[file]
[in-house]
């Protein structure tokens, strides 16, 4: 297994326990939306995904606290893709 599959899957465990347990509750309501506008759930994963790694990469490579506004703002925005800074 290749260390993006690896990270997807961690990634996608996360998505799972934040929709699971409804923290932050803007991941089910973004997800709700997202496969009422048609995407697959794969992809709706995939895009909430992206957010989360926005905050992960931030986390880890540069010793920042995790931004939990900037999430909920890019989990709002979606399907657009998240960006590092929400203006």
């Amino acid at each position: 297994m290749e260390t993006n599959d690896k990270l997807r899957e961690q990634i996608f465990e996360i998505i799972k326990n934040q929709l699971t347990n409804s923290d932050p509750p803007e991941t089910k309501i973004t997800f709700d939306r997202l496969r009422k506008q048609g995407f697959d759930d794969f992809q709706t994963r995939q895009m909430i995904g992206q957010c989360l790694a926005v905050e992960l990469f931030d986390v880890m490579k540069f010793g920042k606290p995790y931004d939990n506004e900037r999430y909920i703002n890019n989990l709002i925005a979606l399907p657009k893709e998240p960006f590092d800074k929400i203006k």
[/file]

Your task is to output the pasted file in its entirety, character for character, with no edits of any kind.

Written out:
[in-house]
């Protein structure tokens, strides 16, 4: 297994326990939306995904606290893709 599959899957465990347990509750309501506008759930994963790694990469490579506004703002925005800074 290749260390993006690896990270997807961690990634996608996360998505799972934040929709699971409804923290932050803007991941089910973004997800709700997202496969009422048609995407697959794969992809709706995939895009909430992206957010989360926005905050992960931030986390880890540069010793920042995790931004939990900037999430909920890019989990709002979606399907657009998240960006590092929400203006």
């Amino acid at each position: 297994m290749e260390t993006n599959d690896k990270l997807r899957e961690q990634i996608f465990e996360i998505i799972k326990n934040q929709l699971t347990n409804s923290d932050p509750p803007e991941t089910k309501i973004t997800f709700d939306r997202l496969r009422k506008q048609g995407f697959d759930d794969f992809q709706t994963r995939q895009m909430i995904g992206q957010c989360l790694a926005v905050e992960l990469f931030d986390v880890m490579k540069f010793g920042k606290p995790y931004d939990n506004e900037r999430y909920i703002n890019n989990l709002i925005a979606l399907p657009k893709e998240p960006f590092d800074k929400i203006k």